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Ricardo Cruz February 2016
### TensorFlow for binary classification

I am trying to adapt this MNIST example to binary classification.

But when changing my `NLABELS`

from `NLABELS=2`

to `NLABELS=1`

, the loss function always returns 0 (and accuracy 1).

```
from __future__ import absolute_import
from __future__ import division
from __future__ import print_function
from tensorflow.examples.tutorials.mnist import input_data
import tensorflow as tf
# Import data
mnist = input_data.read_data_sets('data', one_hot=True)
NLABELS = 2
sess = tf.InteractiveSession()
# Create the model
x = tf.placeholder(tf.float32, [None, 784], name='x-input')
W = tf.Variable(tf.zeros([784, NLABELS]), name='weights')
b = tf.Variable(tf.zeros([NLABELS], name='bias'))
y = tf.nn.softmax(tf.matmul(x, W) + b)
# Add summary ops to collect data
_ = tf.histogram_summary('weights', W)
_ = tf.histogram_summary('biases', b)
_ = tf.histogram_summary('y', y)
# Define loss and optimizer
y_ = tf.placeholder(tf.float32, [None, NLABELS], name='y-input')
# More name scopes will clean up the graph representation
with tf.name_scope('cross_entropy'):
cross_entropy = -tf.reduce_mean(y_ * tf.log(y))
_ = tf.scalar_summary('cross entropy', cross_entropy)
with tf.name_scope('train'):
train_step = tf.train.GradientDescentOptimizer(10.).minimize(cross_entropy)
with tf.name_scope('test'):
correct_prediction = tf.equal(tf.argmax(y, 1), tf.argmax(y_, 1))
accuracy = tf.reduce_mean(tf.cast(correct_prediction, tf.float32))
_ = tf.scalar_summary('accuracy', accuracy)
# Merge all the summaries and write them out to /tmp/mnist_logs
merged = tf.merge_all_summaries()
writer = tf.train.SummaryWriter('logs', sess.graph_def)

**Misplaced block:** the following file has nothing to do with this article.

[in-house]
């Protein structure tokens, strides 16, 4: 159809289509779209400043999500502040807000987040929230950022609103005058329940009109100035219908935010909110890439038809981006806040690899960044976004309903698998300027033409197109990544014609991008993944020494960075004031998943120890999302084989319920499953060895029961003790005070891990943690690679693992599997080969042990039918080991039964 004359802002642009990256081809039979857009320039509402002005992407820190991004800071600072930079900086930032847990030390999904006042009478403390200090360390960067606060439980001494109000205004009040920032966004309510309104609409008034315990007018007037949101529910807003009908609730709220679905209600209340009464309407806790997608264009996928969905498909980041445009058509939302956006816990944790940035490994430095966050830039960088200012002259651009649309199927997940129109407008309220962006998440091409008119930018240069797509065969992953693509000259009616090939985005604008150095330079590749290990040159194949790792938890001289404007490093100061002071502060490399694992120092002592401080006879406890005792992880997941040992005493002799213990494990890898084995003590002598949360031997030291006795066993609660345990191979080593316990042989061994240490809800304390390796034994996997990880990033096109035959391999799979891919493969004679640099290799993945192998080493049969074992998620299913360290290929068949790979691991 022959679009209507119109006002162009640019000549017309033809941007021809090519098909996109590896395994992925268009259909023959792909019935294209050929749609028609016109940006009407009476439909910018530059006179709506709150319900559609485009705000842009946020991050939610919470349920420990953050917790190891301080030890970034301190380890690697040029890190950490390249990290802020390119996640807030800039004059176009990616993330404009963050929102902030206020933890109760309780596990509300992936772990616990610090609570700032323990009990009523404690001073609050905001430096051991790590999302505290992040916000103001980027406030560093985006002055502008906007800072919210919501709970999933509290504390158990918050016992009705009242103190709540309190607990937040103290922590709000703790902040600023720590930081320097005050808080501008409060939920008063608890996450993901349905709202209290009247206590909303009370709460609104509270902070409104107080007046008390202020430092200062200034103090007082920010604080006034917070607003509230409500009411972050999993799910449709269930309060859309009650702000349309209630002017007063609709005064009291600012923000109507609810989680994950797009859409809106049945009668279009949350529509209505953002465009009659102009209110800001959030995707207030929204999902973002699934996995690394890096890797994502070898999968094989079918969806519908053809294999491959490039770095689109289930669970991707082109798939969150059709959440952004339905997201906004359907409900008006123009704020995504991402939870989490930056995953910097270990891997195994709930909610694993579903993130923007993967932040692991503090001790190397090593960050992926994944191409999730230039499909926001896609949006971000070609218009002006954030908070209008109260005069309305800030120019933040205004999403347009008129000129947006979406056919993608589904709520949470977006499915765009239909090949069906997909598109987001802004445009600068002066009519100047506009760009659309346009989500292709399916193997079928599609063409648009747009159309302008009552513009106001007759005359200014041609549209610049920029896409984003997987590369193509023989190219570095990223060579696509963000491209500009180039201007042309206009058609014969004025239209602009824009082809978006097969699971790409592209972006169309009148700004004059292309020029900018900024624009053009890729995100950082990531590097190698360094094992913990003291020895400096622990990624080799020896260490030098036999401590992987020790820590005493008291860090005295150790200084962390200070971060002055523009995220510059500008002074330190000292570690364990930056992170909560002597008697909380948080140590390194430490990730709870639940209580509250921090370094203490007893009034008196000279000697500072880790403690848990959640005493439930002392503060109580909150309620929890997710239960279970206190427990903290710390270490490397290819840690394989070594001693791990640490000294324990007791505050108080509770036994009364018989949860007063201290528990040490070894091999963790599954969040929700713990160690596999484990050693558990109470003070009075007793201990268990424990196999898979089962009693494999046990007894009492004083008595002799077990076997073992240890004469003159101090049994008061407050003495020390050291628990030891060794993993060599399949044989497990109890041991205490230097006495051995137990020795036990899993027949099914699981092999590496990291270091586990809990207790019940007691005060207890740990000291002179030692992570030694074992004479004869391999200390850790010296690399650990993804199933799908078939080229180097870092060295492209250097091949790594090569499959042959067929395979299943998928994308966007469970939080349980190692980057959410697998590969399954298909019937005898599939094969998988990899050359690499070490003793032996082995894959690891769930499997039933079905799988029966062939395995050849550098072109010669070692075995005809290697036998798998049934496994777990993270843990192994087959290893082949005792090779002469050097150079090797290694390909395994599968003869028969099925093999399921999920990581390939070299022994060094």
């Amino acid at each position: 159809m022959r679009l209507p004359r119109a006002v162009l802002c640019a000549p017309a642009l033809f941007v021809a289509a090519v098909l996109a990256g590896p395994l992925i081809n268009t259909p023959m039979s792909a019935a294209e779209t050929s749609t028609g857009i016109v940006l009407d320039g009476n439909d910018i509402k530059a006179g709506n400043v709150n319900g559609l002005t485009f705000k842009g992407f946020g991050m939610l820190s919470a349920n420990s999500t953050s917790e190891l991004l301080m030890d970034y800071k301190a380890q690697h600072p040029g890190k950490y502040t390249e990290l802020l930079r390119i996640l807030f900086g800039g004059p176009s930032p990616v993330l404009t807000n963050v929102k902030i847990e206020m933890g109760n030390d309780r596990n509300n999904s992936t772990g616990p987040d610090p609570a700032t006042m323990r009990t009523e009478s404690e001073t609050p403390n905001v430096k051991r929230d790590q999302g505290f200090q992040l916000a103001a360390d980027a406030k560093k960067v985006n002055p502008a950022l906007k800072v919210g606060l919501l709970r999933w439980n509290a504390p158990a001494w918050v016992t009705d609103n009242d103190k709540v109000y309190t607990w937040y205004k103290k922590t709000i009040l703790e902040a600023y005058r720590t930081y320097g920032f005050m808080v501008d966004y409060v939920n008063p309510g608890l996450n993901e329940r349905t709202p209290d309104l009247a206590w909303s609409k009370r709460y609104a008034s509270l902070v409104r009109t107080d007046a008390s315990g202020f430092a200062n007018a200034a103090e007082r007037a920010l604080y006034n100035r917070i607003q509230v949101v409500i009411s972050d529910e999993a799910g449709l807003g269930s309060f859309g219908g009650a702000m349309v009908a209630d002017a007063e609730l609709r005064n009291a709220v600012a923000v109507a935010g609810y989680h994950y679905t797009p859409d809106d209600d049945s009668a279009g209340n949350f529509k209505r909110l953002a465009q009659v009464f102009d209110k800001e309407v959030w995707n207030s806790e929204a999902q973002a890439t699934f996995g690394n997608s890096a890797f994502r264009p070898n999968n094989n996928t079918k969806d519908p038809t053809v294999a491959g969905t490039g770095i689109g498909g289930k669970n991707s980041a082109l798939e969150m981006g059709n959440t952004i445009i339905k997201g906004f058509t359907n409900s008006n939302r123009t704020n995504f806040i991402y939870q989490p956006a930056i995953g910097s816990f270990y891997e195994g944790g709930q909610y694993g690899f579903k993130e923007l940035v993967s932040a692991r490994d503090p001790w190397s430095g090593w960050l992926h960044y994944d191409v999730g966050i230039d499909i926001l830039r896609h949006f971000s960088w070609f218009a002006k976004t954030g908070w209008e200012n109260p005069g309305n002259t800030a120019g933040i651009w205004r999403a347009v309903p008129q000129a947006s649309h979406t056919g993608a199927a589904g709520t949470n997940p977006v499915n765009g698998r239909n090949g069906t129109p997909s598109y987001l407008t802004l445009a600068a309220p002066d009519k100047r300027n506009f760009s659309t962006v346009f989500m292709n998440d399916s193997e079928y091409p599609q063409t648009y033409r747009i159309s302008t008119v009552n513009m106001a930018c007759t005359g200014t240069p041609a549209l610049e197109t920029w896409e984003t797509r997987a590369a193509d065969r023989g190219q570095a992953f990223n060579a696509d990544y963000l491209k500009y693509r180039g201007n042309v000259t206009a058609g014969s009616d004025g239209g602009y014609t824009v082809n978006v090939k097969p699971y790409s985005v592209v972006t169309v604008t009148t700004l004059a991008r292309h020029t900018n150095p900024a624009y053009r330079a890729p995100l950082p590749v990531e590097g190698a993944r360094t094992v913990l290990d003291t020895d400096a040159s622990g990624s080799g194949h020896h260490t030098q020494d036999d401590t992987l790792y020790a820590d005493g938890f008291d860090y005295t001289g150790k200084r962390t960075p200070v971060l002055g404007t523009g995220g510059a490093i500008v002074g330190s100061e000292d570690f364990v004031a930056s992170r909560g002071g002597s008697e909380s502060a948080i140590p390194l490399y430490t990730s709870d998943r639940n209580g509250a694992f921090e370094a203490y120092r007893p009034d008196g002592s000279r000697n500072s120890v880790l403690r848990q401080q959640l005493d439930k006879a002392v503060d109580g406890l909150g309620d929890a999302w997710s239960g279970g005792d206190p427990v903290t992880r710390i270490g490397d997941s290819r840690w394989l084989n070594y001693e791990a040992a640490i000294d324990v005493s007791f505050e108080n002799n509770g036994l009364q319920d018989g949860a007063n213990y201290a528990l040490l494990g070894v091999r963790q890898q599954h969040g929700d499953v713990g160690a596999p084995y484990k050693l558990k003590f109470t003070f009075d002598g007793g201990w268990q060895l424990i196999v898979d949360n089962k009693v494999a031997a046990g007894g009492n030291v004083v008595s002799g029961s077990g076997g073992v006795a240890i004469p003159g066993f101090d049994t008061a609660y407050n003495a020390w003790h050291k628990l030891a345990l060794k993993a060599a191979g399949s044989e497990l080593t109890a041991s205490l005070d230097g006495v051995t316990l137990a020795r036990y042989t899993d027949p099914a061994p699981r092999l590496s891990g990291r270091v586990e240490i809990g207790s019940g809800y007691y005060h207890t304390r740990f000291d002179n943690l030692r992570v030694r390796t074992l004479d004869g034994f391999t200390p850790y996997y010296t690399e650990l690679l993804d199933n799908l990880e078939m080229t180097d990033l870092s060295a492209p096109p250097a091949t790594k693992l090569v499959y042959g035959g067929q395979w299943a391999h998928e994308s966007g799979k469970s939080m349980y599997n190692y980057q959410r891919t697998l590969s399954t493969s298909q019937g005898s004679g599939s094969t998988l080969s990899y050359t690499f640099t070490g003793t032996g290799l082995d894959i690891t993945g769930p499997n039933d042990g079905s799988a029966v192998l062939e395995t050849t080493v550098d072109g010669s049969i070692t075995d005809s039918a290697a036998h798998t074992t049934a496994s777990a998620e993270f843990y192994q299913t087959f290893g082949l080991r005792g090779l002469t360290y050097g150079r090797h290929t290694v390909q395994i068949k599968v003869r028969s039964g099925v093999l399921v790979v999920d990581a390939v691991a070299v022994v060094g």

tf.initialize_all_variables().run()
# Train the model, and feed in test data and record summaries every 10 steps
for i in range(1000):
if i % 10 == 0: # Record summary data
```

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```### Answers

mrry February 2016
The original MNIST example uses a one-hot encoding to represent the labels in the data: this means that if there are `NLABELS = 10`

classes (as in MNIST), the target output is `[1 0 0 0 0 0 0 0 0 0]`

for class 0, `[0 1 0 0 0 0 0 0 0 0]`

for class 1, etc. The `tf.nn.softmax()`

operator converts the logits computed by `tf.matmul(x, W) + b`

into a probability distribution across the different output classes, which is then compared to the fed-in value for `y_`

.

If `NLABELS = 1`

, this acts as if there were only a single class, and the `tf.nn.softmax()`

op would compute a probability of `1.0`

for that class, leading to a cross-entropy of `0.0`

, since `tf.log(1.0)`

is `0.0`

for all of the examples.

There are (at least) two approaches you could try for binary classification:

The simplest would be to set `NLABELS = 2`

for the two possible classes, and encode your training data as `[1 0]`

for label 0 and `[1 0]`

for label 1. This answer has a suggestion for how to do that.

You could keep the labels as integers `0`

and `1`

and use`tf.nn.sparse_softmax_cross_entropy_with_logits()`

, as suggested in this answer.

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```#### Post Status

Asked in February 2016

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